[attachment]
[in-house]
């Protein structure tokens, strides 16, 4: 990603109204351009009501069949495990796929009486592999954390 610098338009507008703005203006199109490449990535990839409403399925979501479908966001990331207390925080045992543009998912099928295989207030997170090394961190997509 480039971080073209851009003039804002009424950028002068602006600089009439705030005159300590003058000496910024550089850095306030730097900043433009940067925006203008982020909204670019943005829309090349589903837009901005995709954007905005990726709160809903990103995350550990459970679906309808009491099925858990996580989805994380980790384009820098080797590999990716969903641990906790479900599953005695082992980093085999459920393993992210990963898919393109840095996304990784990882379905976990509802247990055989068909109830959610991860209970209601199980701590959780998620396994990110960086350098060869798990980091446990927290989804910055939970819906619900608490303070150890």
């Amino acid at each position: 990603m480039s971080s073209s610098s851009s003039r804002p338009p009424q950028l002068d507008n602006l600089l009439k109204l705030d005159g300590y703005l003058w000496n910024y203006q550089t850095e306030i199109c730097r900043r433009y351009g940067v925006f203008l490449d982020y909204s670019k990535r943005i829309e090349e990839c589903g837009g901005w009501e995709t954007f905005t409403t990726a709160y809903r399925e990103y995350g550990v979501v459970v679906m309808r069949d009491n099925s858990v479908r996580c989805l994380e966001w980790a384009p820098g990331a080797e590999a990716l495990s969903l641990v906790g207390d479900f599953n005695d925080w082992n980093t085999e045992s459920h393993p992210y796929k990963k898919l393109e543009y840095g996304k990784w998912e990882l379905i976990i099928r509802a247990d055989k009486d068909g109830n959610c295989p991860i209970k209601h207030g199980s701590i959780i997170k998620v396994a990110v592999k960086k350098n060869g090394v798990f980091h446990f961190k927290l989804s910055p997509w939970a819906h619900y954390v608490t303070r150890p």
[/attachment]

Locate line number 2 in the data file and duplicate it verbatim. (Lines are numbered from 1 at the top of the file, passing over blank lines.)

């Protein structure tokens, strides 16, 4: 990603109204351009009501069949495990796929009486592999954390 610098338009507008703005203006199109490449990535990839409403399925979501479908966001990331207390925080045992543009998912099928295989207030997170090394961190997509 480039971080073209851009003039804002009424950028002068602006600089009439705030005159300590003058000496910024550089850095306030730097900043433009940067925006203008982020909204670019943005829309090349589903837009901005995709954007905005990726709160809903990103995350550990459970679906309808009491099925858990996580989805994380980790384009820098080797590999990716969903641990906790479900599953005695082992980093085999459920393993992210990963898919393109840095996304990784990882379905976990509802247990055989068909109830959610991860209970209601199980701590959780998620396994990110960086350098060869798990980091446990927290989804910055939970819906619900608490303070150890």